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Features of Anisotropic Drug Delivery Systems

Natural materials are anisotropic. Delivery systems occurring in nature, such as viruses, blood cells, pollen, and many others, do have anisotropy, while delivery systems made artificially are mostly isotropic. There is apparent complexity in engineering anisotropic particles or capsules with micron and submicron sizes. Nevertheless, some promising examples of how to fabricate particles with anisotropic shapes or having anisotropic chemical and/or physical properties have been developed. Anisotropy of particles, once they face biological systems, influences their behaviour. Internalisation by the cells, flow in the bloodstream, biodistribution over organs and tissues, directed release, and toxicity of particles regardless of the same chemistry are all reported to be factors of anisotropy of delivery systems. Here, we review the current methods to introduce anisotropy to particles or capsules, including loading with various therapeutic cargo, variable physical properties primarily by anisotropic magnetic properties, controlling directional motion, and making Janus particles. The advantages of combining different anisotropy in one entity for delivery and common problems and limitations for fabrication are under discussion.This article is protected by copyright. All rights reserved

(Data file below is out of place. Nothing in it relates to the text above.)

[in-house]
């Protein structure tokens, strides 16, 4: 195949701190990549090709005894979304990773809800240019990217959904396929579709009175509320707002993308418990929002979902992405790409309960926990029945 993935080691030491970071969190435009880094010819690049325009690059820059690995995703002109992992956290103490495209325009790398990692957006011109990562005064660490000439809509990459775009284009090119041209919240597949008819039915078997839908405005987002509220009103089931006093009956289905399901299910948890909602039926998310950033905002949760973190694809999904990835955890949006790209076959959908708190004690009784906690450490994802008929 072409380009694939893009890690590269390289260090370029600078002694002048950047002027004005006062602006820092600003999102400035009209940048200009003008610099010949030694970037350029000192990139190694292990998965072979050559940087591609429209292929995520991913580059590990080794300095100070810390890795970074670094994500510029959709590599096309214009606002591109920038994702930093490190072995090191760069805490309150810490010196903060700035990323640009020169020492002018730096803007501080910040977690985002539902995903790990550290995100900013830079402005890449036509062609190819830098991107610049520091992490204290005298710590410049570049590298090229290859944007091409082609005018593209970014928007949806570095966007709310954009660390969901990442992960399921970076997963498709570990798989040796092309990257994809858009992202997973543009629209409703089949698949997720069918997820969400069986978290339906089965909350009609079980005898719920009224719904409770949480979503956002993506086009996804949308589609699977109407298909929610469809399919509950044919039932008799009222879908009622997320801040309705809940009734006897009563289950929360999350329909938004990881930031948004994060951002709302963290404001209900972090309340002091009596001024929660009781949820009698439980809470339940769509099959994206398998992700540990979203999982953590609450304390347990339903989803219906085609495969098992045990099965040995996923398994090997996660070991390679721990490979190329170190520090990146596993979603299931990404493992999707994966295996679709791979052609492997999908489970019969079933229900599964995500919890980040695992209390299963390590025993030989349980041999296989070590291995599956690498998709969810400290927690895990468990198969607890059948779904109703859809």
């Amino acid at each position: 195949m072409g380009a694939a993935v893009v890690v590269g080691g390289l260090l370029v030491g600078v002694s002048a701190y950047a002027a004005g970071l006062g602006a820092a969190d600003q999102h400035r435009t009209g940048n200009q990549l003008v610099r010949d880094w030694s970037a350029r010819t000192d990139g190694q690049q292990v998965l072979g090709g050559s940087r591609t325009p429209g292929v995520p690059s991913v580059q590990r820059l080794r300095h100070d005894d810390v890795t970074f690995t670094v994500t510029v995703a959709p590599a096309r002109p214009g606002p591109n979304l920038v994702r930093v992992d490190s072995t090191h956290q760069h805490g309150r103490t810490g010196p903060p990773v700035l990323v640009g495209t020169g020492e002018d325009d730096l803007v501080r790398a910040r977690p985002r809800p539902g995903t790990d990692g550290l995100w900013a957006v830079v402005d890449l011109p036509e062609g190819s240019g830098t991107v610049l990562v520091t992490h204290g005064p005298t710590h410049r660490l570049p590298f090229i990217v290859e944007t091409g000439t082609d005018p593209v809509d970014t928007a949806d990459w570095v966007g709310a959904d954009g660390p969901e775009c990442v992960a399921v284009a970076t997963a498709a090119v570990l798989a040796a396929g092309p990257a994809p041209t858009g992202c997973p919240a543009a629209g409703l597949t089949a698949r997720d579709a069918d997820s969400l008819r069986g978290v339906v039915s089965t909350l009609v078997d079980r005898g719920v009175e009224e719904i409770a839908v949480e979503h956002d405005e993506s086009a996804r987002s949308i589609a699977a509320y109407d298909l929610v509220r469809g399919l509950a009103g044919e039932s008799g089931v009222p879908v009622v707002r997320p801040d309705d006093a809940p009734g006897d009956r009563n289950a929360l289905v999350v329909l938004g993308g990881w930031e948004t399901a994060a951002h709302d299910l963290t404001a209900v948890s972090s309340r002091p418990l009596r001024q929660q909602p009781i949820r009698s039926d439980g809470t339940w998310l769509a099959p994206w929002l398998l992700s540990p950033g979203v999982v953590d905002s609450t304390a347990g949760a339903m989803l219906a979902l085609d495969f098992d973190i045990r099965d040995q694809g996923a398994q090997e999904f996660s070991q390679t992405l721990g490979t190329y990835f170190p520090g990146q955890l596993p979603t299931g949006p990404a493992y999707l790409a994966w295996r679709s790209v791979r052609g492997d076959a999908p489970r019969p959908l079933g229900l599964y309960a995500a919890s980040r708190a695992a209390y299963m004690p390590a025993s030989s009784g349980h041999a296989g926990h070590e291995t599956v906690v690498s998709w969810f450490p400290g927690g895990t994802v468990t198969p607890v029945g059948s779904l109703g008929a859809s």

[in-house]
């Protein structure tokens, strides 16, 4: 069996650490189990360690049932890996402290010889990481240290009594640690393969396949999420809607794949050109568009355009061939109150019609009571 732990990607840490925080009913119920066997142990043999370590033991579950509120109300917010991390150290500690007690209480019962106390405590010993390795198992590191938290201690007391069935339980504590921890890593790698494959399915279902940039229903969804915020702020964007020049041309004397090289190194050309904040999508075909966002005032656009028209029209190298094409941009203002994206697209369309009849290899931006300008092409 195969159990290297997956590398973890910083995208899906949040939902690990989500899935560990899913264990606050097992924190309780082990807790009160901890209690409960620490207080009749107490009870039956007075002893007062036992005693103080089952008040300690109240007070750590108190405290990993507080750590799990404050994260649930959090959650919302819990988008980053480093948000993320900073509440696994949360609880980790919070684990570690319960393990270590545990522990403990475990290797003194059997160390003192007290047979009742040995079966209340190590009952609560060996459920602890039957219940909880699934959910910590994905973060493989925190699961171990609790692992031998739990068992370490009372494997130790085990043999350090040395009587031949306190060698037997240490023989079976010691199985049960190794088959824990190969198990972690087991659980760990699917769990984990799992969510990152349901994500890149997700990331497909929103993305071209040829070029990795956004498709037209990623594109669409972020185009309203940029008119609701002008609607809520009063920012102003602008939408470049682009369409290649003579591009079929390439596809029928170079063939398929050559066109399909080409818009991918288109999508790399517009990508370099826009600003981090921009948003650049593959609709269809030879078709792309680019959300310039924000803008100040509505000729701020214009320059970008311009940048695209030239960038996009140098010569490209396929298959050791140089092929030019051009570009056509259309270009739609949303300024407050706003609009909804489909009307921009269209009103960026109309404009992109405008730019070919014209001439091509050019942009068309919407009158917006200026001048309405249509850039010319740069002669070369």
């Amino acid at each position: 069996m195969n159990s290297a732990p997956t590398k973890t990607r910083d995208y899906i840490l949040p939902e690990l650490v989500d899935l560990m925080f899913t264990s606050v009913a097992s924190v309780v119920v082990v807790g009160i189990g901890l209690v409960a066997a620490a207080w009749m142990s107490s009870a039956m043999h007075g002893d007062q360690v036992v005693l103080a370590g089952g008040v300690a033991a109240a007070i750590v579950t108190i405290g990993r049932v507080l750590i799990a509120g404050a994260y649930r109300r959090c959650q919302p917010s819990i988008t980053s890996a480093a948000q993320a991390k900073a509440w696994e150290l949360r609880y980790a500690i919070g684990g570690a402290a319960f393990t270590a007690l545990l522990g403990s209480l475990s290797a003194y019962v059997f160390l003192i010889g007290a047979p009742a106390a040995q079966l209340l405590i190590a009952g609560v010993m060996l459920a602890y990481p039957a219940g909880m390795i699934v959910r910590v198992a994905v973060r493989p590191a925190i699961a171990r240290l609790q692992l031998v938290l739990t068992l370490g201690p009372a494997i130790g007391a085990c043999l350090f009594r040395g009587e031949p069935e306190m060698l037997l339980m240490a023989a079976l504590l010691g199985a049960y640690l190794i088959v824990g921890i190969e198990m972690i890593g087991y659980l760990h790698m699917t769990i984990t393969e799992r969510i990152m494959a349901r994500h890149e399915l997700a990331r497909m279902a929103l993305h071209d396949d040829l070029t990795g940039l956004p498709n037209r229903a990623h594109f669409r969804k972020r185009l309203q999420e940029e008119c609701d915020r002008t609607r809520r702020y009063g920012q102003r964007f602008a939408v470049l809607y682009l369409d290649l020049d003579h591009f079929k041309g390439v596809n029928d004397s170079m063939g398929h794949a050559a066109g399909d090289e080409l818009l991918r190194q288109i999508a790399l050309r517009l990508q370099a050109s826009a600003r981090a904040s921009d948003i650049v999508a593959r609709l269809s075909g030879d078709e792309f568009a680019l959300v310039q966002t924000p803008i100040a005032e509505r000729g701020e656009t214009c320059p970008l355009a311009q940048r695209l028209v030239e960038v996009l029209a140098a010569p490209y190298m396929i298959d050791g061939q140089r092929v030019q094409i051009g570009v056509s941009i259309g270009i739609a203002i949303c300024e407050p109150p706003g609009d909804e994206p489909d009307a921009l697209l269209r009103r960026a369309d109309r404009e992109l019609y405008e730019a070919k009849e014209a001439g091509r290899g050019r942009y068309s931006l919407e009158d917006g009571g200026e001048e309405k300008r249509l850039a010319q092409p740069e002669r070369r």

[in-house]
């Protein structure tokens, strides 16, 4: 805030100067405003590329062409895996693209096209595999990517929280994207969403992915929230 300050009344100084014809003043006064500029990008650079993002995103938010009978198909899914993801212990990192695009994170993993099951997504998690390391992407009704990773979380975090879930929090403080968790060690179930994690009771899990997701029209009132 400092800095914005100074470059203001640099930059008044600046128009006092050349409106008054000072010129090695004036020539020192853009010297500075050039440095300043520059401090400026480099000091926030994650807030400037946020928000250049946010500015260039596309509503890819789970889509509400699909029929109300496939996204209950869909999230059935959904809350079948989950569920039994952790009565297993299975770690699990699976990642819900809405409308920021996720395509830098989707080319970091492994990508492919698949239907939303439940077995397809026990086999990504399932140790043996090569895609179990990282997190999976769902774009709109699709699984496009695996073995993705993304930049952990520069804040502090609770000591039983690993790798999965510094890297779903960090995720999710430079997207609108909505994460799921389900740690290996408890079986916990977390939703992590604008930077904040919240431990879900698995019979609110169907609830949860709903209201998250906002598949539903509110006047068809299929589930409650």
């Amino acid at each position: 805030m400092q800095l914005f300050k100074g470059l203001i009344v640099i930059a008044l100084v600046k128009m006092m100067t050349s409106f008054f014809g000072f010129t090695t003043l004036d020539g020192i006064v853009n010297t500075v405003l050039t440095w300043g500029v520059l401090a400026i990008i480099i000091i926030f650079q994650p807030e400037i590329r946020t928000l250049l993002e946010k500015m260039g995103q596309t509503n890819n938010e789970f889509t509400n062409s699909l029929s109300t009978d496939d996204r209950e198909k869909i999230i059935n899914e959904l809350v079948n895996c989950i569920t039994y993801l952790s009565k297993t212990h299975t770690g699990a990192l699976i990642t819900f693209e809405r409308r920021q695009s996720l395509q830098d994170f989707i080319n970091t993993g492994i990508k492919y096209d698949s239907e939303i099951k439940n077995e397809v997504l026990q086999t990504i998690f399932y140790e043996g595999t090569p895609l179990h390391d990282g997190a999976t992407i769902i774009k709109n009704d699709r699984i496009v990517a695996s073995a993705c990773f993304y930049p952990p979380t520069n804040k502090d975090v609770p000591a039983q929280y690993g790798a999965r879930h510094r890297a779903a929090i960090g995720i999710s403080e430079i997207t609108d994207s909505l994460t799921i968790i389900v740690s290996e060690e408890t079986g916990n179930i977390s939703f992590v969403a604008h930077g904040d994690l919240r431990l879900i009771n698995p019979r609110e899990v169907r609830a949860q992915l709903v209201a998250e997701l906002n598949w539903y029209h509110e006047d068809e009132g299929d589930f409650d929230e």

Publication date: 30/12/2023

Advanced Materials


This project has received funding from the European Union’s Horizon 2020 research and innovation programme under grant agreement No 870292.